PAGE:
Popular Areas for Brits
Architecturally stunning, Mumbai (formerly known as Bombay) is a city heaving with heart.
This is India’s largest city, and also the seat of India’s economy. It’s wealth attracts people from all walks of life, including budding stars wanting to make it big in the prolific Indian film industry.
The flip side to this are the city’s problems with poverty, but Mumbai remains a bustling, heady cosmopolitan city sure to dazzle the senses.
Affectionately named the Pearl City, Hyderabad has a perfect balance of modern and traditional, with a beautiful, rustic old city at its core filled with tombs, mosques, palaces and other historical and architectural marvels, in addition to a bright modern city full of fabulous restaurants, bars and nightclubs, and glittering shopping malls.
India’s version of Silicon Valley, Bangalore is a lively modern metropolis which is the technological hub of the country, and one of India’s most rapidly growing cities.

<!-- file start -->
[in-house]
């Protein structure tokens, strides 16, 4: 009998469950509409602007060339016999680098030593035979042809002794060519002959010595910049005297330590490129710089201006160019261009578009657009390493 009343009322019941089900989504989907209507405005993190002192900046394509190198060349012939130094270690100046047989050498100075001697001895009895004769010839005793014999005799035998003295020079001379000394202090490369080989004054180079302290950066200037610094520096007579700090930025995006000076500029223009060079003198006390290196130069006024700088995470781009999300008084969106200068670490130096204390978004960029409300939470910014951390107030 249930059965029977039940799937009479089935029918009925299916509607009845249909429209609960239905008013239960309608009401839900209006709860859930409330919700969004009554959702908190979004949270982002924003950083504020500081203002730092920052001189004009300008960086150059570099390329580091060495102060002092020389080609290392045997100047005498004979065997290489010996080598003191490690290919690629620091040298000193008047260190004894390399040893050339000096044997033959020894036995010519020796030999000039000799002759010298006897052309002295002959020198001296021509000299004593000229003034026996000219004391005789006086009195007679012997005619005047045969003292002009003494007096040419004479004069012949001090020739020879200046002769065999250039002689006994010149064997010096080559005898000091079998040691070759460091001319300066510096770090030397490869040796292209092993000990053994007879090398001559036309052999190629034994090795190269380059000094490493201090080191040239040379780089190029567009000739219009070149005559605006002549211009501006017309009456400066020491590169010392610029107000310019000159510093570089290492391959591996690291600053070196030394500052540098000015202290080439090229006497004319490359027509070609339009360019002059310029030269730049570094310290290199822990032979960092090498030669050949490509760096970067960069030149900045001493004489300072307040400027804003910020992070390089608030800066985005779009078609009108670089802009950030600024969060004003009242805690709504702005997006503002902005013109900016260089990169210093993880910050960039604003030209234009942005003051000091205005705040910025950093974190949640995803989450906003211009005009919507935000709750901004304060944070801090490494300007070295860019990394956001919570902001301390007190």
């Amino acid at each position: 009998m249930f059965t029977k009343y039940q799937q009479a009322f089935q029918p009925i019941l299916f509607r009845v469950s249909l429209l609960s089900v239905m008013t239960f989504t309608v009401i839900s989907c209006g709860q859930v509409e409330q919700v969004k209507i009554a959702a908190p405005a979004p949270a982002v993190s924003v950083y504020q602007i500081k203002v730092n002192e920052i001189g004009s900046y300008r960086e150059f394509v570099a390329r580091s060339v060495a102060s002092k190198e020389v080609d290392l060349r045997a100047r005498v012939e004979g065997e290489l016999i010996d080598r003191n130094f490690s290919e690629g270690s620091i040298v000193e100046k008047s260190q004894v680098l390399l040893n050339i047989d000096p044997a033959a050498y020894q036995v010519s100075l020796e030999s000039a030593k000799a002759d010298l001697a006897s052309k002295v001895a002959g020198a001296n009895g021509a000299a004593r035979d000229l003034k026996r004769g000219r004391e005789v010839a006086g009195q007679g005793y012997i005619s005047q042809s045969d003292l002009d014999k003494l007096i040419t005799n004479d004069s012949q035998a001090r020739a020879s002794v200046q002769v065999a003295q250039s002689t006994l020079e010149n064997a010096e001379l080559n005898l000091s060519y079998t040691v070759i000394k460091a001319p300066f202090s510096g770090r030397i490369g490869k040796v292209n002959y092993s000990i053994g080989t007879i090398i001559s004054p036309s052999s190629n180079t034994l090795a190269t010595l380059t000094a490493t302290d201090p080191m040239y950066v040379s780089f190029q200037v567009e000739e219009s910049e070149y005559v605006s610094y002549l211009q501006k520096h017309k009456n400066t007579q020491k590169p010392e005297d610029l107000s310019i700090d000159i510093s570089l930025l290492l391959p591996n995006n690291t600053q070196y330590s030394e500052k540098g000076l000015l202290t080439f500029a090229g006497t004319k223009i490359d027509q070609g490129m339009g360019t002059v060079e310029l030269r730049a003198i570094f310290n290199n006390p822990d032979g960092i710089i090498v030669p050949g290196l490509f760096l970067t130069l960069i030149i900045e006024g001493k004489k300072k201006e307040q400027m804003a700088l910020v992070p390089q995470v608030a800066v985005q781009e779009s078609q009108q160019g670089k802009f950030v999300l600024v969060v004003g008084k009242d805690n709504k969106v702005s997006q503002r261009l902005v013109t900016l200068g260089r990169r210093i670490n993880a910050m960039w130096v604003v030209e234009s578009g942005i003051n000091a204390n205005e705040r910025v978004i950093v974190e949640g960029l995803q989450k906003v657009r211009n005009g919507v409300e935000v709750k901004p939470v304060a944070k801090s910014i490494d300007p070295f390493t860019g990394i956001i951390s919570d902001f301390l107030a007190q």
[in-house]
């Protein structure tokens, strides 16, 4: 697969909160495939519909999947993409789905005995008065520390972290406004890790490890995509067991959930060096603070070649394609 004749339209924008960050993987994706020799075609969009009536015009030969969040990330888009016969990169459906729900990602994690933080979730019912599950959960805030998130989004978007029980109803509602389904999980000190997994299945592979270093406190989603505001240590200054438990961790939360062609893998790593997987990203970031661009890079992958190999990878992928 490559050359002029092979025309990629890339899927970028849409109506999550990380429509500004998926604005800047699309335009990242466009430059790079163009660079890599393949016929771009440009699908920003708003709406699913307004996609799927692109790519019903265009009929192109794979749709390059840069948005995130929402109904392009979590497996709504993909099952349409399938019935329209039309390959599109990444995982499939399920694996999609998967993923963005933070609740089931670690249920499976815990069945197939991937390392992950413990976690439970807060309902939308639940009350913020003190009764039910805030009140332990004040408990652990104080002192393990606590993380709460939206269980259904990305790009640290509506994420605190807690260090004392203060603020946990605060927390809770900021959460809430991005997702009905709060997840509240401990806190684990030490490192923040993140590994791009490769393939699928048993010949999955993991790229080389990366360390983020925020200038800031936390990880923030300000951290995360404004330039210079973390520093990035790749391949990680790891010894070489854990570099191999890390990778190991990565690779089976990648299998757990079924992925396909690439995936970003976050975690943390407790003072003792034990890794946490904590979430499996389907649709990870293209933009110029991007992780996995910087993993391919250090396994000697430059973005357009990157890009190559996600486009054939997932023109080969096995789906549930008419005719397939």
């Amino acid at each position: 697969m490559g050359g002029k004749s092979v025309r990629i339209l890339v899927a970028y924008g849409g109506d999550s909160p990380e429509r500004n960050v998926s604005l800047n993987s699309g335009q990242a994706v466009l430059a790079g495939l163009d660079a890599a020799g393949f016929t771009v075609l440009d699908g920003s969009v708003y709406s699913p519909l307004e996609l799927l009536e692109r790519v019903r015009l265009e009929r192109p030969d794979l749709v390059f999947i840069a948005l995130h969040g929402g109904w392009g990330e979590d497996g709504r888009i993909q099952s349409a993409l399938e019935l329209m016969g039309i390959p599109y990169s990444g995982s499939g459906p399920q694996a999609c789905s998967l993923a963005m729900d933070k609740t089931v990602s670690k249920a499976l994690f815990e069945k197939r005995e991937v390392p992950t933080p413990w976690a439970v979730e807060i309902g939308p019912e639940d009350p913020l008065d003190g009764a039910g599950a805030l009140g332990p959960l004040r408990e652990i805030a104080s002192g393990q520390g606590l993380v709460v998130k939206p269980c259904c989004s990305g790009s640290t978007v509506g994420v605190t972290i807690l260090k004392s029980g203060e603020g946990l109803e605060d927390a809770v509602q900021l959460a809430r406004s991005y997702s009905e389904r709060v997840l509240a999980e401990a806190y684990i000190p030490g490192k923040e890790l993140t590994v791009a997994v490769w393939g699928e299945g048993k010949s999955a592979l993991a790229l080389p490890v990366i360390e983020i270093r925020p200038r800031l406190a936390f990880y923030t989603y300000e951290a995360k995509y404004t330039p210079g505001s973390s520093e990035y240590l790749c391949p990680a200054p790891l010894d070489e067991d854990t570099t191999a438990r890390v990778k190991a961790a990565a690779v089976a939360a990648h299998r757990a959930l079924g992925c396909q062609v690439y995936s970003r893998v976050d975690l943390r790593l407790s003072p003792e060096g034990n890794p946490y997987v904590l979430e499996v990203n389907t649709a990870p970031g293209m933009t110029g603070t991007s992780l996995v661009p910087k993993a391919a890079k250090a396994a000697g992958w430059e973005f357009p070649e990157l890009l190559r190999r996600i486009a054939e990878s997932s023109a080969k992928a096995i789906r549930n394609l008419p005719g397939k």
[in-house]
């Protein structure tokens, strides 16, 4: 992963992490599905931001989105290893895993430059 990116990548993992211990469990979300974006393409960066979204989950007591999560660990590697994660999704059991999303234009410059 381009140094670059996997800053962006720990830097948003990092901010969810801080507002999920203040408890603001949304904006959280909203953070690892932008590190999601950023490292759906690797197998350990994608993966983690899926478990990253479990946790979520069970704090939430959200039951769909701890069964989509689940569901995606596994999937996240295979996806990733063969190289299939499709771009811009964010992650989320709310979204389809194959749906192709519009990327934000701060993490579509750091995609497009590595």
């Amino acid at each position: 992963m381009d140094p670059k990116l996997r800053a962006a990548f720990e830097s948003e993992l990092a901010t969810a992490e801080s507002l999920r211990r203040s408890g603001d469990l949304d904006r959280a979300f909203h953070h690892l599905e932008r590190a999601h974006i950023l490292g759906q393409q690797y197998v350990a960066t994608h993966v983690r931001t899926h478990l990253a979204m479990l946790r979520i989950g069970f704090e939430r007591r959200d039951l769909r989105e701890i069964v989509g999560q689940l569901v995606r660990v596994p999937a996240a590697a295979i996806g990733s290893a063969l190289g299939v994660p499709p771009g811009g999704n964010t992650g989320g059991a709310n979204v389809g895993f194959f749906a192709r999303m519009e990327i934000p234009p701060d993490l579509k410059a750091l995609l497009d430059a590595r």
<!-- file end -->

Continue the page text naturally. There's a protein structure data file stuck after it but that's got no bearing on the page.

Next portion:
Well-heeled Indians continue to make their homes here, enjoying the vibrant bar and café culture, relaxed atmosphere, and burgeoning gourmet dining scene.
Born from Dutch, Indian, and Portuguese settlements in the 17th century, colonial Chennai was originally a busy trading port which has grown up to become a sprawl of fascinating neighbourhoods dosed with modern day glamour.
As well as boasting the second longest urban beach in the world, Chennai is bursting with luxurious boutiques, chic independent bars and cafés, and excellent restaurants dishing up delectable southern Indian cuisine.
A visit to India isn’t complete without a trip to glorious Goa on the southwest coast.
Blessed with sun kissed beaches, sensational seafood, a spiritual soul and a bohemian vibe, Goa has more than enough appeal for any expat.